First time posting here, so I apologize for any missing info upfront. I am working on a program in VBA that calculates a function (which itself calls another function), then calculates the derivative of that function, then uses that to form a Jacobian matrix to calculate the solution via the Newton-Raphson method. My question relates to taking the derivative of a function, $f$.

First, the function has the general form: $f(i, h, q_0, A, x, v(x, X_{min}))$. $i$ is a counter variable, and $h, q_0, A$ and $X_{min}$ are constant single value inputs. The remaining arguments are all members of the same array $x$ or another function $v(x, X_{min})$. The form of the function changes based on the value of $i$. The inputs from the array may be, depending on the value of $i$:

  1. $x_i$ and $x_{i+1}$
  2. $x_i$, $x_{i-1}$, $x_{i+1}$
  3. $x_{i}$ and $x_{i-1}$

The inputs from $v(x)$ may be, again depending on i:

  1. $v(x_i)$
  2. $v(x_{i-1})$ and $v(x_i)$
  3. $v(x_{i-1})$

Here is an example of the function in question: $$f = \frac{1}{h}\bigg[\frac{q_0}{A} * (x_{i + 1} - x_i) + v(x_{i - 1}, X_{min}) * x_{i - 1} - v(x_i, X_{min}) * x_i)\bigg]$$

I am using this form of the finite difference method: $$f′(x) = \frac{−f(x+ 2∆x) + 8f(x+ ∆x) −8f(x−∆x) + f(x−2∆x)}{12\Delta x}$$

My question is, for each time I use this function, do I need to apply the $∆x$ to each instance of the array element passed to the function? Ie, for the case where $x_i$ and $x_{i+1}$ are called, do I need to add or subtract $∆x$ to both $x_i$ and $x_{i+1}$? This would give $x_i$ $+/-$ $1$ or $2∆x$, as well as $x_{i+1}$ $+/-$ $1$ or $2∆x$. Or, according to this method, is it better to calculate the finite difference around $x_i$ only?

And further, for the case where both $v(x_{i-1})$ and $v(x_i)$ are passed to the function $f$, would adding and subtracting $∆x$ to each instance of the $x$ array passed into the $v$ function be required? While I'm at it (and I hope this is overkill), would I also need to calculate the finite difference centered around the values returned by $v(x)$ as well?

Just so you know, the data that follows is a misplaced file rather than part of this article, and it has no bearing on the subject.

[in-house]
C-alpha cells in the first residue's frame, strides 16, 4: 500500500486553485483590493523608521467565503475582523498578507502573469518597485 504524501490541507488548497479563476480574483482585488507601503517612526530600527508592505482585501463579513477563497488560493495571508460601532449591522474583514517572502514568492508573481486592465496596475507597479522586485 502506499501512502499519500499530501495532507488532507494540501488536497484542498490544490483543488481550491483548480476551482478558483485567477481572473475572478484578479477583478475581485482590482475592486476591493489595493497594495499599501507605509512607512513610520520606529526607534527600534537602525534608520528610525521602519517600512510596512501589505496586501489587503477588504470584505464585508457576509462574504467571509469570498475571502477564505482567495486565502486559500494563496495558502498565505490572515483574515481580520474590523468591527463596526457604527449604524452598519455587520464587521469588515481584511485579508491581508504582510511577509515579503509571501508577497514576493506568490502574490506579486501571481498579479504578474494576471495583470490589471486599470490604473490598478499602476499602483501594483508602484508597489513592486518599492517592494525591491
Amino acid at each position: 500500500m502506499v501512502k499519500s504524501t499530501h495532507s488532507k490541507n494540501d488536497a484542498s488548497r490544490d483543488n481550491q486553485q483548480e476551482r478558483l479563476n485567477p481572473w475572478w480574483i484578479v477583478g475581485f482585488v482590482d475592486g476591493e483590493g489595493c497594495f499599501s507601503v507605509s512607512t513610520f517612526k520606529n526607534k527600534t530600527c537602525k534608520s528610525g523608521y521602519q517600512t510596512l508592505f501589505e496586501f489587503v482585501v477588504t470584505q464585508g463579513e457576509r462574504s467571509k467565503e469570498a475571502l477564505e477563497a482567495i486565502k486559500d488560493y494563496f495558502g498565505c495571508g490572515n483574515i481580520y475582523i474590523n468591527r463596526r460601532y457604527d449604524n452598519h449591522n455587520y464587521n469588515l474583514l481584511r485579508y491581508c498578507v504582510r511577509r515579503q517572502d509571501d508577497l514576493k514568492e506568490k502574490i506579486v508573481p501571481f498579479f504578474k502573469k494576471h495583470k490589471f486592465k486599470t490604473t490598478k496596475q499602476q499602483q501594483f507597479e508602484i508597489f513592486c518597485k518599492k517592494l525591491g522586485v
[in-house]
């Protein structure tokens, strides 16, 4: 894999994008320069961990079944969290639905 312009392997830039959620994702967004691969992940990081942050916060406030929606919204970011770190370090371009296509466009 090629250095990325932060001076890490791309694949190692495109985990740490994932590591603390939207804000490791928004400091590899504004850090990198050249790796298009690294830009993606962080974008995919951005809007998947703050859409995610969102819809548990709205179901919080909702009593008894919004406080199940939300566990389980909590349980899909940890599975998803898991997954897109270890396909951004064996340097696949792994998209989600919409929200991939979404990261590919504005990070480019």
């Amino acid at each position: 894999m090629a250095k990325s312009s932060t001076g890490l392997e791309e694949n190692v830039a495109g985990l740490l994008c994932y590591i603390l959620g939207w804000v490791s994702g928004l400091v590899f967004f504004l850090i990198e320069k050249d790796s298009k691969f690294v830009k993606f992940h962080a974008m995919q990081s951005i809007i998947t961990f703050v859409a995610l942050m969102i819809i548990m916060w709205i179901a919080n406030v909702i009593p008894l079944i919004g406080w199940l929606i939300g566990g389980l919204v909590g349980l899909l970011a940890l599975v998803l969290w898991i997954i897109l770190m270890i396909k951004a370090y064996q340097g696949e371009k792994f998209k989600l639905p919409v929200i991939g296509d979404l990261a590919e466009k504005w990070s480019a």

Alternatively, is there simply a better way to determine the derivative of this function than the way I'm going about it? I hope I have provided enough info. I didn't include the code, as I think that is a separate question, to be explored once I have an answer to this question.

Thank you!!

  • $\begingroup$ I edited part of your question to use mathjax formatting for the equations. Let me know if I messed anything up and see if you can extend this to the rest of your question $\endgroup$
    – Tyberius
    Jul 20, 2021 at 18:42
  • $\begingroup$ Thank you, I will return to this later today and try to format the rest in mathjax as you suggested. $\endgroup$ Jul 20, 2021 at 19:01

1 Answer 1


With $f(x, y(x))$ while one could technically split up $\frac{\partial f}{\partial y}$ and $\frac{\partial y}{\partial x}$, it isn't necessary. You can just directly perturb both $x$'s at the same time to get the total derivative on $f$ w.r.t. $x$. But, in your equations, $f$ does not actually take $v$ as an input. It might call $v$ with different inputs (the same way it calls $-$, $v$ isn't special). So, it really is just $f(x)$ here.

When it comes to perturbing vector inputs like $x$, you will need to do it one component at the time, meaning you will have to call $f$ many times here. Each perturb $x_i$ gives you one column of your Jacobian. If you happen to know that a certain $x_j$ isn't going to affect $f_i(x)$ at all, you can of course skip all those computations and just fill in the 0 in your jacobian.

There are many issues with numerical derivatives, accuracy, computational time, etc. I would consider a different method if possible. Analytical derivation, automatic differentiation, or switch to a completely different method, like Nelder-Mead or something.

  • $\begingroup$ Ok thank you for your suggestion! I will look into automatic differentiation and see what I can learn about it and how to apply it here. Thanks! $\endgroup$ Jul 22, 2021 at 16:09

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